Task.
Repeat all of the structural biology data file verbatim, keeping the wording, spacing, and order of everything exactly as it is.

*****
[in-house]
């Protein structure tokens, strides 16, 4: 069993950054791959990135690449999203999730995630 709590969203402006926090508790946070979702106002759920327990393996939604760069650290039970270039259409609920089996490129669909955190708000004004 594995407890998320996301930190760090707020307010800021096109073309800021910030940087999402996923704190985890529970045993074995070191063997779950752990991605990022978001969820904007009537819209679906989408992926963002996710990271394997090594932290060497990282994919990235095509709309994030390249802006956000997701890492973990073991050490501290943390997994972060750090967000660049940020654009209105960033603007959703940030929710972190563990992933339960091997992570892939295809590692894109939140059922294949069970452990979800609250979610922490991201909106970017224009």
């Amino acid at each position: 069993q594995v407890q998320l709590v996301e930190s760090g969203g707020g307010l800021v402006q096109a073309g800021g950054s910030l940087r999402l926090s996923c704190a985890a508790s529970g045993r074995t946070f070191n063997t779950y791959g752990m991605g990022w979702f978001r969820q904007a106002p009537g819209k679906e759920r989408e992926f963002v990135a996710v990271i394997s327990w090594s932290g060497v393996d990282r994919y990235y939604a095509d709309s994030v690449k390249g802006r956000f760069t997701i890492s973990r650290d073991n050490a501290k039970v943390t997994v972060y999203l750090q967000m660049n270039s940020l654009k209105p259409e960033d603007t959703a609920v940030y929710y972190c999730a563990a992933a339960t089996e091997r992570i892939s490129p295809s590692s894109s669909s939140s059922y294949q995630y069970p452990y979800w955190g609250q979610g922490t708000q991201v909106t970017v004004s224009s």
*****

[in-house]
């Protein structure tokens, strides 16, 4: 069993950054791959990135690449999203999730995630 709590969203402006926090508790946070979702106002759920327990393996939604760069650290039970270039259409609920089996490129669909955190708000004004 594995407890998320996301930190760090707020307010800021096109073309800021910030940087999402996923704190985890529970045993074995070191063997779950752990991605990022978001969820904007009537819209679906989408992926963002996710990271394997090594932290060497990282994919990235095509709309994030390249802006956000997701890492973990073991050490501290943390997994972060750090967000660049940020654009209105960033603007959703940030929710972190563990992933339960091997992570892939295809590692894109939140059922294949069970452990979800609250979610922490991201909106970017224009």
């Amino acid at each position: 069993q594995v407890q998320l709590v996301e930190s760090g969203g707020g307010l800021v402006q096109a073309g800021g950054s910030l940087r999402l926090s996923c704190a985890a508790s529970g045993r074995t946070f070191n063997t779950y791959g752990m991605g990022w979702f978001r969820q904007a106002p009537g819209k679906e759920r989408e992926f963002v990135a996710v990271i394997s327990w090594s932290g060497v393996d990282r994919y990235y939604a095509d709309s994030v690449k390249g802006r956000f760069t997701i890492s973990r650290d073991n050490a501290k039970v943390t997994v972060y999203l750090q967000m660049n270039s940020l654009k209105p259409e960033d603007t959703a609920v940030y929710y972190c999730a563990a992933a339960t089996e091997r992570i892939s490129p295809s590692s894109s669909s939140s059922y294949q995630y069970p452990y979800w955190g609250q979610g922490t708000q991201v909106t970017v004004s224009s």